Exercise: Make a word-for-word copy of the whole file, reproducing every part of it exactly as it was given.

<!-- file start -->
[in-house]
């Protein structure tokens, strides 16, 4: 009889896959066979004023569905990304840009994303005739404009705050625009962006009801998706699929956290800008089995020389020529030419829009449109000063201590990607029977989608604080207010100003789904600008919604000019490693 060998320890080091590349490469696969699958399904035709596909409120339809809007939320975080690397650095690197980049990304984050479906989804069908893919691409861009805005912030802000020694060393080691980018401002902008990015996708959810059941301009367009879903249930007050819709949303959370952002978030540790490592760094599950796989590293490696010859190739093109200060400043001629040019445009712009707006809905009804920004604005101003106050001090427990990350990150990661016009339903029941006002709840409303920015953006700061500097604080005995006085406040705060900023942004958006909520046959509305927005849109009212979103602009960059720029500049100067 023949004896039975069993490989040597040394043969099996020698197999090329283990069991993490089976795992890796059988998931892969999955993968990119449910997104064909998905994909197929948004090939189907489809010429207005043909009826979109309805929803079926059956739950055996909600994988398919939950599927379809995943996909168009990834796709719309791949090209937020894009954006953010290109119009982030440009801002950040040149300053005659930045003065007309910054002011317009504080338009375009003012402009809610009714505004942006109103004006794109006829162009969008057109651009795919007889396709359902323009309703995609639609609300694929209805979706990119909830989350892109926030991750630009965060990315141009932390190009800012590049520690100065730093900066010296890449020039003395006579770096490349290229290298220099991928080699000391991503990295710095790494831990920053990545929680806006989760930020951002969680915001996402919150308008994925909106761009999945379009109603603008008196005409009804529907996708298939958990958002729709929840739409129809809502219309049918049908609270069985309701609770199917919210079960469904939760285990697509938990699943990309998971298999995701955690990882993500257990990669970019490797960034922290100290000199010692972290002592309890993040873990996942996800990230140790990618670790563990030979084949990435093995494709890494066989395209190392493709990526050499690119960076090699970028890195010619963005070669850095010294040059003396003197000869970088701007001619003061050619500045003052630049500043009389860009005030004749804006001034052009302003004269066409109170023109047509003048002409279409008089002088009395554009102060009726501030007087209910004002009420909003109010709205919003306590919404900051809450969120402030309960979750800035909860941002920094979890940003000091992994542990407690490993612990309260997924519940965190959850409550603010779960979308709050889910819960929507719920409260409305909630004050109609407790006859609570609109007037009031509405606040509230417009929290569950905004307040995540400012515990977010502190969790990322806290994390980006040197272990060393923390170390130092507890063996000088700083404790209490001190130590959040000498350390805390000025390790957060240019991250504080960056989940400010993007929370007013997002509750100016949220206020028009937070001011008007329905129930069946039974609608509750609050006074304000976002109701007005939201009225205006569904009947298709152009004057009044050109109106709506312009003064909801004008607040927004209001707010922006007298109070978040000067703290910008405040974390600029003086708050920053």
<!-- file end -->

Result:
[in-house]
């Protein structure tokens, strides 16, 4: 009889896959066979004023569905990304840009994303005739404009705050625009962006009801998706699929956290800008089995020389020529030419829009449109000063201590990607029977989608604080207010100003789904600008919604000019490693 060998320890080091590349490469696969699958399904035709596909409120339809809007939320975080690397650095690197980049990304984050479906989804069908893919691409861009805005912030802000020694060393080691980018401002902008990015996708959810059941301009367009879903249930007050819709949303959370952002978030540790490592760094599950796989590293490696010859190739093109200060400043001629040019445009712009707006809905009804920004604005101003106050001090427990990350990150990661016009339903029941006002709840409303920015953006700061500097604080005995006085406040705060900023942004958006909520046959509305927005849109009212979103602009960059720029500049100067 023949004896039975069993490989040597040394043969099996020698197999090329283990069991993490089976795992890796059988998931892969999955993968990119449910997104064909998905994909197929948004090939189907489809010429207005043909009826979109309805929803079926059956739950055996909600994988398919939950599927379809995943996909168009990834796709719309791949090209937020894009954006953010290109119009982030440009801002950040040149300053005659930045003065007309910054002011317009504080338009375009003012402009809610009714505004942006109103004006794109006829162009969008057109651009795919007889396709359902323009309703995609639609609300694929209805979706990119909830989350892109926030991750630009965060990315141009932390190009800012590049520690100065730093900066010296890449020039003395006579770096490349290229290298220099991928080699000391991503990295710095790494831990920053990545929680806006989760930020951002969680915001996402919150308008994925909106761009999945379009109603603008008196005409009804529907996708298939958990958002729709929840739409129809809502219309049918049908609270069985309701609770199917919210079960469904939760285990697509938990699943990309998971298999995701955690990882993500257990990669970019490797960034922290100290000199010692972290002592309890993040873990996942996800990230140790990618670790563990030979084949990435093995494709890494066989395209190392493709990526050499690119960076090699970028890195010619963005070669850095010294040059003396003197000869970088701007001619003061050619500045003052630049500043009389860009005030004749804006001034052009302003004269066409109170023109047509003048002409279409008089002088009395554009102060009726501030007087209910004002009420909003109010709205919003306590919404900051809450969120402030309960979750800035909860941002920094979890940003000091992994542990407690490993612990309260997924519940965190959850409550603010779960979308709050889910819960929507719920409260409305909630004050109609407790006859609570609109007037009031509405606040509230417009929290569950905004307040995540400012515990977010502190969790990322806290994390980006040197272990060393923390170390130092507890063996000088700083404790209490001190130590959040000498350390805390000025390790957060240019991250504080960056989940400010993007929370007013997002509750100016949220206020028009937070001011008007329905129930069946039974609608509750609050006074304000976002109701007005939201009225205006569904009947298709152009004057009044050109109106709506312009003064909801004008607040927004209001707010922006007298109070978040000067703290910008405040974390600029003086708050920053």